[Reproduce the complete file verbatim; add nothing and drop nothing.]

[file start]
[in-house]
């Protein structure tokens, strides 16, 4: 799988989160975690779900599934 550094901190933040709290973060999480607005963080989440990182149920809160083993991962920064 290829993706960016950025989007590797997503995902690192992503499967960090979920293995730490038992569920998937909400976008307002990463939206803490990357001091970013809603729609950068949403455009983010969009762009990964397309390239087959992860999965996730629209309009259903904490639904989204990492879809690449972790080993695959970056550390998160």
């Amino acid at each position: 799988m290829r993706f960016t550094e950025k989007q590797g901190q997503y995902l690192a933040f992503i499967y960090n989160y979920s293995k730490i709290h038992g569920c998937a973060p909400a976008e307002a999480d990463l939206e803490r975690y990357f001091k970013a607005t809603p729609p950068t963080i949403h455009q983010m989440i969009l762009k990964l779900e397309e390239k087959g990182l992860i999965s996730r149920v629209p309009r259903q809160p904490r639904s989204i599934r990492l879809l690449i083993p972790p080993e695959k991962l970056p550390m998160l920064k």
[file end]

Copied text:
[in-house]
């Protein structure tokens, strides 16, 4: 799988989160975690779900599934 550094901190933040709290973060999480607005963080989440990182149920809160083993991962920064 290829993706960016950025989007590797997503995902690192992503499967960090979920293995730490038992569920998937909400976008307002990463939206803490990357001091970013809603729609950068949403455009983010969009762009990964397309390239087959992860999965996730629209309009259903904490639904989204990492879809690449972790080993695959970056550390998160």
């Amino acid at each position: 799988m290829r993706f960016t550094e950025k989007q590797g901190q997503y995902l690192a933040f992503i499967y960090n989160y979920s293995k730490i709290h038992g569920c998937a973060p909400a976008e307002a999480d990463l939206e803490r975690y990357f001091k970013a607005t809603p729609p950068t963080i949403h455009q983010m989440i969009l762009k990964l779900e397309e390239k087959g990182l992860i999965s996730r149920v629209p309009r259903q809160p904490r639904s989204i599934r990492l879809l690449i083993p972790p080993e695959k991962l970056p550390m998160l920064k």